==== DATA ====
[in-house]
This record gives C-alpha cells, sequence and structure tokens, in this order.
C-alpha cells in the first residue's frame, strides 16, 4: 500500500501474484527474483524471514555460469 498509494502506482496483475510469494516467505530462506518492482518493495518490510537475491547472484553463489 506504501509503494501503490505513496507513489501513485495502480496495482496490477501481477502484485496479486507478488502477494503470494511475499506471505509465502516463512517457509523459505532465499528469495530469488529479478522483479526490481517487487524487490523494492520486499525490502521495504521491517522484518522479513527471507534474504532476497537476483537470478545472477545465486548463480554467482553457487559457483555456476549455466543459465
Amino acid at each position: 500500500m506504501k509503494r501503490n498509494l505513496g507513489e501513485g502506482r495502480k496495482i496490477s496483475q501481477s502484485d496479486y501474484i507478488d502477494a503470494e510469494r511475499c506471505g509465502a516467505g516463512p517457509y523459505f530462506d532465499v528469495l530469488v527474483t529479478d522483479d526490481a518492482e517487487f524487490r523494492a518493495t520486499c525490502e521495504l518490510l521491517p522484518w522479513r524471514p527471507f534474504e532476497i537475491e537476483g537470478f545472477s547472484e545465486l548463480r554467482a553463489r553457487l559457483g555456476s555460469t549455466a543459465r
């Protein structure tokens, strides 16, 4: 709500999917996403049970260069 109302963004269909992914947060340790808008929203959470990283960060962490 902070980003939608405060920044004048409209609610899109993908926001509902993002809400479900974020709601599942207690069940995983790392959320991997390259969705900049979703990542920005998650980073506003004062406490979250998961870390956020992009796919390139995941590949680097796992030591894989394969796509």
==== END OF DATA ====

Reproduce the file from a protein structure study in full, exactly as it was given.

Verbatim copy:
[in-house]
This record gives C-alpha cells, sequence and structure tokens, in this order.
C-alpha cells in the first residue's frame, strides 16, 4: 500500500501474484527474483524471514555460469 498509494502506482496483475510469494516467505530462506518492482518493495518490510537475491547472484553463489 506504501509503494501503490505513496507513489501513485495502480496495482496490477501481477502484485496479486507478488502477494503470494511475499506471505509465502516463512517457509523459505532465499528469495530469488529479478522483479526490481517487487524487490523494492520486499525490502521495504521491517522484518522479513527471507534474504532476497537476483537470478545472477545465486548463480554467482553457487559457483555456476549455466543459465
Amino acid at each position: 500500500m506504501k509503494r501503490n498509494l505513496g507513489e501513485g502506482r495502480k496495482i496490477s496483475q501481477s502484485d496479486y501474484i507478488d502477494a503470494e510469494r511475499c506471505g509465502a516467505g516463512p517457509y523459505f530462506d532465499v528469495l530469488v527474483t529479478d522483479d526490481a518492482e517487487f524487490r523494492a518493495t520486499c525490502e521495504l518490510l521491517p522484518w522479513r524471514p527471507f534474504e532476497i537475491e537476483g537470478f545472477s547472484e545465486l548463480r554467482a553463489r553457487l559457483g555456476s555460469t549455466a543459465r
């Protein structure tokens, strides 16, 4: 709500999917996403049970260069 109302963004269909992914947060340790808008929203959470990283960060962490 902070980003939608405060920044004048409209609610899109993908926001509902993002809400479900974020709601599942207690069940995983790392959320991997390259969705900049979703990542920005998650980073506003004062406490979250998961870390956020992009796919390139995941590949680097796992030591894989394969796509």